Friday, July 10, 2009

Van Sickle bi-state park

4/09 Tahoe Mt. News... unedited
By Kathryn Reed

With trail and roadwork expected to start this summer, the Van Sickle Bi-state Park near Stateline is expected to be open to the public July 4, 2010.
The 725-acre park – 150 in California, 575 in Nevada – is in the permitting stage and is expected to be on the agendas of the Tahoe Regional Planning Agency and South Tahoe Public Utility District boards this month. The first phase could go out to bid in May.
With California bond money still mired in muck in Sacramento, the California Tahoe Conservancy is not able to pony up cash for the project. If those funds are released this building season, additional work will have likely been written into the bid or a change order may be necessary.
Because the Nevada trailhead has to be accessed in the Golden State, the granting of easements and rights-of-ways is allowing Nevada to start the project with its 1997 voter approved dollars.
Steve Weaver, chief of planning and development with the Nevada Division of State Parks, has been part of the project since the late Jack Van Sickle donated the Nevada portion of the park in his father Henry’s honor in 1988. The California Tahoe Conservancy bought the California parcel.
Henry Van Sickle was toll master of Kingsbury Grade in the 1850s. Pony Express riders came by his place in the Carson Valley. The old barn that is part to the current park used to be located in the nearby Village Center.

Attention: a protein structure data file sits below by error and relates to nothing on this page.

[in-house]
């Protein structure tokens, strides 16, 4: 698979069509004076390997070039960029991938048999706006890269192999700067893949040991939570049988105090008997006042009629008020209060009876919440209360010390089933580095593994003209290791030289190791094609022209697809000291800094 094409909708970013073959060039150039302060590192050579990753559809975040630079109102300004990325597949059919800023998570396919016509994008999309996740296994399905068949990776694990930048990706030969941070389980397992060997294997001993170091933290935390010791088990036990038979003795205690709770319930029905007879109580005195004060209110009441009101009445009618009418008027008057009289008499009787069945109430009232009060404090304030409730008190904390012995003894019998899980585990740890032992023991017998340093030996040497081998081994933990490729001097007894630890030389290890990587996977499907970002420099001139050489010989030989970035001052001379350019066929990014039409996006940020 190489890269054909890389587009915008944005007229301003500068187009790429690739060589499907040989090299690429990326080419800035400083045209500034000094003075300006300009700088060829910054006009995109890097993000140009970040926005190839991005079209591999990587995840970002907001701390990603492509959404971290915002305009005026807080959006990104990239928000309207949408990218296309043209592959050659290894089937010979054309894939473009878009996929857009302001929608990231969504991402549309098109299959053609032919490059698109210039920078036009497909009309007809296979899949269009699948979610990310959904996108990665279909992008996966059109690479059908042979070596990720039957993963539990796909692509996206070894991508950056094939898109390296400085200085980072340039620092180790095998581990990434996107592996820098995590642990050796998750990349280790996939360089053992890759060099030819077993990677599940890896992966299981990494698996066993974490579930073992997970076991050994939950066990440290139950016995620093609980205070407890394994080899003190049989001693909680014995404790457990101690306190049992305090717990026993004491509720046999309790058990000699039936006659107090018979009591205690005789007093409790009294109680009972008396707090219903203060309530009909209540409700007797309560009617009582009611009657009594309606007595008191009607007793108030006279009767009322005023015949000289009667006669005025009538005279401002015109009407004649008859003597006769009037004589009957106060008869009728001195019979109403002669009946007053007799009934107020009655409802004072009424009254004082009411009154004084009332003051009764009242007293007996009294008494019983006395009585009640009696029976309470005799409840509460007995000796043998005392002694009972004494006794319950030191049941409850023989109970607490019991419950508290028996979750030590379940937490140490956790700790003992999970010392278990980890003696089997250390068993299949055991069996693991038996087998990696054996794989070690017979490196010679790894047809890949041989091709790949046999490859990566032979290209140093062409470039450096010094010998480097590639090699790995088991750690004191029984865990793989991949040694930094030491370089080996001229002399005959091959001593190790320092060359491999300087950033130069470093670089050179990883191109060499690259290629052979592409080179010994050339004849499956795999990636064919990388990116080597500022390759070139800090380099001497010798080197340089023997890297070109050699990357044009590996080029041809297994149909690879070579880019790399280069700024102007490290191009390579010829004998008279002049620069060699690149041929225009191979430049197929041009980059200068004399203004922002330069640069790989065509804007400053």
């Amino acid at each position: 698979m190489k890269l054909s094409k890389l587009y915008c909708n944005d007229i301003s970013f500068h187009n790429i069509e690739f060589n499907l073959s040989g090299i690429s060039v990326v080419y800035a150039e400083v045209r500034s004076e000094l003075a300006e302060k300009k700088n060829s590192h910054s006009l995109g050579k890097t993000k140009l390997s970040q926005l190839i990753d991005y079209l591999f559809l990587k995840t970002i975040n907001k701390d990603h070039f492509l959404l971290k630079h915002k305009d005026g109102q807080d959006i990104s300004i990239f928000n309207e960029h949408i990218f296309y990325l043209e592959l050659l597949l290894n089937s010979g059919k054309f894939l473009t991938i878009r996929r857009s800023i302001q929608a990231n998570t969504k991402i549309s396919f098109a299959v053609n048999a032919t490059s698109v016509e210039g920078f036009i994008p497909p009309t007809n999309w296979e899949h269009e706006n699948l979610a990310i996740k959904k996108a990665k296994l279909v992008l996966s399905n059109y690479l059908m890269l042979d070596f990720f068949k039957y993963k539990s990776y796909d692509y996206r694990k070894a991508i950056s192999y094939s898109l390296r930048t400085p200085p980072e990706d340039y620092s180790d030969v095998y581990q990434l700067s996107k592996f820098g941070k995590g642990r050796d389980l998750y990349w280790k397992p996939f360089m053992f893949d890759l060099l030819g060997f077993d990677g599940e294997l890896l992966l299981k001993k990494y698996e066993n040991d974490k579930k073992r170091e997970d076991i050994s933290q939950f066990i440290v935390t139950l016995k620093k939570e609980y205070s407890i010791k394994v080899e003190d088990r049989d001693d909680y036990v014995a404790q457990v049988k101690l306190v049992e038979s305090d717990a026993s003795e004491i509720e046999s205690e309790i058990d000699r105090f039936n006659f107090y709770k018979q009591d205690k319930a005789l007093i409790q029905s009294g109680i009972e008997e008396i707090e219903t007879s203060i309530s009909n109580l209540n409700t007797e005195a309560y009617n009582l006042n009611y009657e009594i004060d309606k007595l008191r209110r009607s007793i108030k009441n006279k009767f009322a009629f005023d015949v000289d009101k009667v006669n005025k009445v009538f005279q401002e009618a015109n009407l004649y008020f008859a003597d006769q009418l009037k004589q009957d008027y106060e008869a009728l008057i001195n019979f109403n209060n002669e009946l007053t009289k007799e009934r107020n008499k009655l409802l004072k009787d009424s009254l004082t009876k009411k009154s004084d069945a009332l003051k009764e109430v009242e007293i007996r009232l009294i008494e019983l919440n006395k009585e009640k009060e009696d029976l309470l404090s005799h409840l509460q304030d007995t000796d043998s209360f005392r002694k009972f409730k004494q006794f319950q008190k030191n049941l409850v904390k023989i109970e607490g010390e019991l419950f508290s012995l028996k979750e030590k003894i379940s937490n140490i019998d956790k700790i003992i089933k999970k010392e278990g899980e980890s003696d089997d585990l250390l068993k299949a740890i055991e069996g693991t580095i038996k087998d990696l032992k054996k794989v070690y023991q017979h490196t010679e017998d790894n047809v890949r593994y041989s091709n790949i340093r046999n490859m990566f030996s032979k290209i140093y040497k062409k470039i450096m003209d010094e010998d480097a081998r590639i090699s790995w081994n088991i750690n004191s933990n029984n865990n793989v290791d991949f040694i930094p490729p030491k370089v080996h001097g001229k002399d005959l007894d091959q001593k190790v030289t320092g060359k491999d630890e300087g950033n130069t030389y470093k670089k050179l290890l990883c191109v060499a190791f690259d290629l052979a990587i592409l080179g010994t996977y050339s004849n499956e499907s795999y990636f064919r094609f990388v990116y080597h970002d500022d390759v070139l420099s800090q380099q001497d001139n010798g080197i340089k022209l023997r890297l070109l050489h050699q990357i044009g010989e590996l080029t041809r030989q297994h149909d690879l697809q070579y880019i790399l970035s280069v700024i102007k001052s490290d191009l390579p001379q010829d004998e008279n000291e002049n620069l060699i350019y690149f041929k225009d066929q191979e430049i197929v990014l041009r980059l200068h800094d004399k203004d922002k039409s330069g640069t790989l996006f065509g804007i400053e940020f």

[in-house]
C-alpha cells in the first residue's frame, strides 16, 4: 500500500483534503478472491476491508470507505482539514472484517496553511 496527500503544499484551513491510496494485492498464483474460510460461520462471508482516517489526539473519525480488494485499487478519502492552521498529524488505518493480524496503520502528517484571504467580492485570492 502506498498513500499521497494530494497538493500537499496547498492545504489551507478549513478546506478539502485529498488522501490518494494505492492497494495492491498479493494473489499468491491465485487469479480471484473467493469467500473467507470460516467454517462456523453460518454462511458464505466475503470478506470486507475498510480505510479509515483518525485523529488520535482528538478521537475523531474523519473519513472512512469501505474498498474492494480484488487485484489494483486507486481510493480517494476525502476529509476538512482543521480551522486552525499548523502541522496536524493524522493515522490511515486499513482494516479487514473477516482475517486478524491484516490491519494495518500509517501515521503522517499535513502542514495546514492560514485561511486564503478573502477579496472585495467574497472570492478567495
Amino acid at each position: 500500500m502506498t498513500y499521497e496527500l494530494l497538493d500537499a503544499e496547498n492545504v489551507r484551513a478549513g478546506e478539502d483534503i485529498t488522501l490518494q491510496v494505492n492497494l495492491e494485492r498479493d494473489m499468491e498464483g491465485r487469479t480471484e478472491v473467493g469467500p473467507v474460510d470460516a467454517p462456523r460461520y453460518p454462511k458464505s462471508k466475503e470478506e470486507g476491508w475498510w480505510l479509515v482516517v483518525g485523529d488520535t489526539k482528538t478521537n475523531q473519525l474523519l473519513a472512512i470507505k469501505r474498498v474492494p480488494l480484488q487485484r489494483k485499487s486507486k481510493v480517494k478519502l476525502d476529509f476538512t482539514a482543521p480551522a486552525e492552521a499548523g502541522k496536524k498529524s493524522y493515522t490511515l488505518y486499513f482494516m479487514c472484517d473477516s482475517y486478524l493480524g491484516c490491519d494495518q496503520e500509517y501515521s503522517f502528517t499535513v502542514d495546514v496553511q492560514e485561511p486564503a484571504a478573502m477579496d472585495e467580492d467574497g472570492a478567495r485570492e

“The barn has been structurally stabilized as well as the log cabin. The barn goes back to the 1860s. It’s one of the oldest structures in the basin,” Weaver said. “It was relocated in about 1960 by Jack (Van Sickle). The building is still historically significant.”
A study determined it was better to the leave the barn where it is.
California State Parks has restored the nearly 100-year-old cabin.
The four-phase project (five if one counts phase one being broken into two parts) includes possibly using the barn as an interpretive center.
The master plan also calls for a visitors center near the barn.
The barn and other structures are visible from Heavenly’s gondola. A gate where Heavenly Village Way hits the intersection of Lake Parkway and Montreal Road blocks access to the property.
Infrastructure is the focus of the initial phase – an access road, underground utilities.
The trailhead that will begin in Nevada via the road that starts in California will have a restroom and a few picnic tables
Flush toilets, parking, picnic sites and an interpretive area is slated for the barn area.
The trial will be open to hikers, mountain bikers and equestrians. It is likely to be mulch to begin with, but may be paved in the future. The proposed Meyers to Stateline bike trail is expected to terminate near the bi-state park, so the trails all connect.
Existing four-wheel drive trials will be used as connector trails for horses. After all, the main use of the property for the last 100 years was for equestrians.
The Tahoe Rim Trail Association in the next couple of years is planning to connect its system to the Nevada side of the park. That board has agreed to fund the operation of the trail, which Weaver estimates will be $7,000 a year.
Winter use is up in the air.
“There is the possibility there could be some cross country skiing in the future. More than likely it will be gated. That doesn’t mean (in the future) you can’t go back there and do some cross country skiing,” Weaver said.
Weaver may be retired by the time the park is dedicated, but he is planning to be there next year.

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